General Question

trailsillustrated's avatar

Does vitamin D make you feel better?

Asked by trailsillustrated (16799points) September 16th, 2013

I had bloodwork done and my dr. gave me an rx for vitamin D that I must take to a compounding chemist. I think I read (on here) some people said it made them feel less tired? I asked my dr. and she said I probably wouldn’t feel any different from it.

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23 Answers

gailcalled's avatar

I take it when I remember and don’t feel it makes any difference subjectively. So I do it on faith; half the time I forget, however.

JLeslie's avatar

When my vitamin D level is up in mid normal ranges I feel significantly better. My main symptoms are muscle pain, cramping, and weakness. I only notice it when I use the muscle, I don’t wake up in pain. I was working my way to becoming a criple I think, the D changed everything. It isn’t “taking” D, but actually getting my levels up. So, even if I take D, but it isn’t enough, it does nothing. It has to be a therapeutic dose. If I don’t take it my D levels plummet way below normal range.

augustlan's avatar

When I took Rx strength D, it made me feel significantly better.

zenvelo's avatar

I get my vitamin D from sunlight, When I spend time outside, I feel great.

snowberry's avatar

Adequate vitamin D is essential to good health, and because my vitamin D tests so low, I take supplements now. I am healthier for it. If you’re going to a compounding pharmacy for this, perhaps you’re taking extra high amounts, or maybe there’s another reason.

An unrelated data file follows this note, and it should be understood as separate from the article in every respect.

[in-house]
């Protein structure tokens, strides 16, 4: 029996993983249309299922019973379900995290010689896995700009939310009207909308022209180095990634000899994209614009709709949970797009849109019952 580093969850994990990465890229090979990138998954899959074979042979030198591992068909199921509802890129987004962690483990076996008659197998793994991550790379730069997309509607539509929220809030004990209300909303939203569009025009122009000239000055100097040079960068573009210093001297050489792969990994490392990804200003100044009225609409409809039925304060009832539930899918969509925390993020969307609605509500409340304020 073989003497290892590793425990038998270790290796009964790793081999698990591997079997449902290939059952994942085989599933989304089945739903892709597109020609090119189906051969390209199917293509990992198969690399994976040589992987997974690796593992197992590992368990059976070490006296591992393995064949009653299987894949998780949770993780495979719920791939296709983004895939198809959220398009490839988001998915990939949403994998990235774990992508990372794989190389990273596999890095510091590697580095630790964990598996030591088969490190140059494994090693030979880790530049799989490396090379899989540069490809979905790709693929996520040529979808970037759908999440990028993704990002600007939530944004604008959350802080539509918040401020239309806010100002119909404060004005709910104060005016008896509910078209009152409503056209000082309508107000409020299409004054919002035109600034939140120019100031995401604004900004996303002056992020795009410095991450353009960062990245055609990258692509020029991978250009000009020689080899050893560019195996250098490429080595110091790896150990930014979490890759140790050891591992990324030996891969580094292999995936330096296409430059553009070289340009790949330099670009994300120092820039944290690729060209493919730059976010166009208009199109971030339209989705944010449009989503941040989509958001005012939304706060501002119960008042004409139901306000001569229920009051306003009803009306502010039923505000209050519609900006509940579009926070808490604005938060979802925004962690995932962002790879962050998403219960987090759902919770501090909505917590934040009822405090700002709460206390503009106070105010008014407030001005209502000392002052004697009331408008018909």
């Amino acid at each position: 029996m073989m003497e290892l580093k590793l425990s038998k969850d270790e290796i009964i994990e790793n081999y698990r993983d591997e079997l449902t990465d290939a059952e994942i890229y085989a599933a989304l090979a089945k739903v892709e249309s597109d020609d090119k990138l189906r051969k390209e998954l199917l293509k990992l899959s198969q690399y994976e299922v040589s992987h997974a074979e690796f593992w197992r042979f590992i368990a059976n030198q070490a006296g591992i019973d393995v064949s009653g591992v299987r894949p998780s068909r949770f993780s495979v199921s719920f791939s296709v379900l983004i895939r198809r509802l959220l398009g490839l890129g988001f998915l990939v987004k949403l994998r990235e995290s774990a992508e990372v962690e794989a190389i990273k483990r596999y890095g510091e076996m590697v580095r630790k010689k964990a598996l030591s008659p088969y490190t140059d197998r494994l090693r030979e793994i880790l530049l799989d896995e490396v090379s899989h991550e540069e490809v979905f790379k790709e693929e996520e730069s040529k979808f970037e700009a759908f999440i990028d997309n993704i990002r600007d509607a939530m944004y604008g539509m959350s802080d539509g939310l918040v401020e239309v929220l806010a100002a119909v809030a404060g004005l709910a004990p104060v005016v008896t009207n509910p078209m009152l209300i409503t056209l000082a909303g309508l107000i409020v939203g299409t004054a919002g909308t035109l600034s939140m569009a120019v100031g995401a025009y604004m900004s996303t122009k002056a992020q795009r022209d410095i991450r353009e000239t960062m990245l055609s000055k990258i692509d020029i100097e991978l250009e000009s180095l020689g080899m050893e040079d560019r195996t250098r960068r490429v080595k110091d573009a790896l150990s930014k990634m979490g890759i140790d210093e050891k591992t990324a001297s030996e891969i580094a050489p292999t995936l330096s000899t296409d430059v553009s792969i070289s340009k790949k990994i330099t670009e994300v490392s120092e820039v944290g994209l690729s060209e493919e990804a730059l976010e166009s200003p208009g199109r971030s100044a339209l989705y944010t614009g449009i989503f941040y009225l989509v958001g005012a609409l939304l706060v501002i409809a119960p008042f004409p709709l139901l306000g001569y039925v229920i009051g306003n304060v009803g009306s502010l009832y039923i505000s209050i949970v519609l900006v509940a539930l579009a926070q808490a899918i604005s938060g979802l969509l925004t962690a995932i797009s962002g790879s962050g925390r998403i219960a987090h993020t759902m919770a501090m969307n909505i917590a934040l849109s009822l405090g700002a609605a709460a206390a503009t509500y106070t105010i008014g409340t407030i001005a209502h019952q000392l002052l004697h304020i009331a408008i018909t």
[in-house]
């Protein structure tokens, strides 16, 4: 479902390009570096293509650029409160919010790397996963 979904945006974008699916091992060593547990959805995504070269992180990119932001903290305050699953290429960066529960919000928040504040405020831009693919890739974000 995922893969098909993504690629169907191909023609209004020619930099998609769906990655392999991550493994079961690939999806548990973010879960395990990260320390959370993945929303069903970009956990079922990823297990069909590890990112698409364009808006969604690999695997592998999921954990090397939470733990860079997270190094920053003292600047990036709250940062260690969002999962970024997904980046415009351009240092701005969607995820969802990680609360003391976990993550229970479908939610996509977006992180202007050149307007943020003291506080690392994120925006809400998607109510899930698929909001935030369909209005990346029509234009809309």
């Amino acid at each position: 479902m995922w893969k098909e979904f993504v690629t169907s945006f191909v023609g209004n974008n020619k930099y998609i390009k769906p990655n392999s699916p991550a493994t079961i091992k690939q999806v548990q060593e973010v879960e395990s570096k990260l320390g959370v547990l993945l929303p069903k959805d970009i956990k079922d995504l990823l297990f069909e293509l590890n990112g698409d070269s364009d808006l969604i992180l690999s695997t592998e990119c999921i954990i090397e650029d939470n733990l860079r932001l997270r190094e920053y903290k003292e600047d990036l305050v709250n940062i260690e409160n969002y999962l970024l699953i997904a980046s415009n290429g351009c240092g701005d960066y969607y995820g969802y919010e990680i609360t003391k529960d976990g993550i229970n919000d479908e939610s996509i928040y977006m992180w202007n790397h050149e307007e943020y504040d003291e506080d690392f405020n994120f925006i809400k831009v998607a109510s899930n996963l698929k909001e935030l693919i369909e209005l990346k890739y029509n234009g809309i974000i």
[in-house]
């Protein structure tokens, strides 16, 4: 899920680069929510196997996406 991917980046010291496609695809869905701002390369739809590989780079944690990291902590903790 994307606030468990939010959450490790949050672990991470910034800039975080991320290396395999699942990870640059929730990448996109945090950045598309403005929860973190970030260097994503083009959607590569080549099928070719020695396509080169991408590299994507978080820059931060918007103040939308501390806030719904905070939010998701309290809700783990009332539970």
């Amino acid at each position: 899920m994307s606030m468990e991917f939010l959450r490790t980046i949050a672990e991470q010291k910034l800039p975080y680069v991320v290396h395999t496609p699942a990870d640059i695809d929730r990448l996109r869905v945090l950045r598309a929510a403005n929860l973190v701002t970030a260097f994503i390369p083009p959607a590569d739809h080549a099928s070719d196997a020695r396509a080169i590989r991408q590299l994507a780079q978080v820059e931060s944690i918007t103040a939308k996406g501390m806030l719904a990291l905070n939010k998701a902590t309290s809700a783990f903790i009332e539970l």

This misconception about maintaining D levels through diet does have a degree of ground since vitamin D is not a stand alone vitamin. To perform many functions, vitamin D works in cooperation with other vitamins like magnesium, which can be found in leafy green vegetables such as spinach. This unique characteristic of vitamin D has contributed to the management of many chronic illnesses.

Learn more:

Judi's avatar

If you’re deficient n vitamin D it will, if you’re not it won’t.

augustlan's avatar

@trailsillustrated What dosage are you supposed to get? When I got the prescription for it, my level of D was virtually zero, so I was taking 50,000 IU per week. That’s when I really felt the difference. When it was cut back to 10,000/week, I didn’t maintain that overall good feeling.

trailsillustrated's avatar

@augustlan my rx- vit d 100,000 iu in 1 ml liquid preparation take 1 ml po monthly with 2 repeats. I’m going to get it filled today.

ARE_you_kidding_me's avatar

It matters, I have a bit more energy. Biggest thing I have noticed is I have not had a cold in several years and I don’t think it’s coincidence. Most of us are low in D and its hard for your body to “catch up” by spending extra time in the sun.

trailsillustrated's avatar

And I live in Australia=sunshine, so, my vit D must have been nil.

pleiades's avatar

One might ask, what exactly does vitamin D. I only think I know what it does and I only think it has to do with helping the body absorb calcium.

I’d love to know more

drhat77's avatar

Vitamin D is de rigueur. They are trying to find associatations between VItamin D and everythign these days. I think the craze will even out for it, and we’ll have a better idea of what VItamin D is and isn’t related to.
If your level on your blood test is low, you should probably take it, though
Graph on the right hand side of the page shows recent explosiong of studies

trailsillustrated's avatar

Thanks @drhat77 willing to try anything feel like crap eh.

JLeslie's avatar

In Florida, in the sunshine state, more or less the same amount of people are vitamin D deficient as northern states now that we protect our skin so much from the sun. Here in FL most of us use sunscreen with SPF every day. The whitest I have ever been is while I lived in FL. No tan, no D. SPF blocks D absorption, and so does clothing and keeping yourself shaded. Again, no tan, no D. UVB rays give us our tans and give us the D, and that is exactly what suntan lotion blocks, and all the cosmetics we use that have sun protection block UVB also.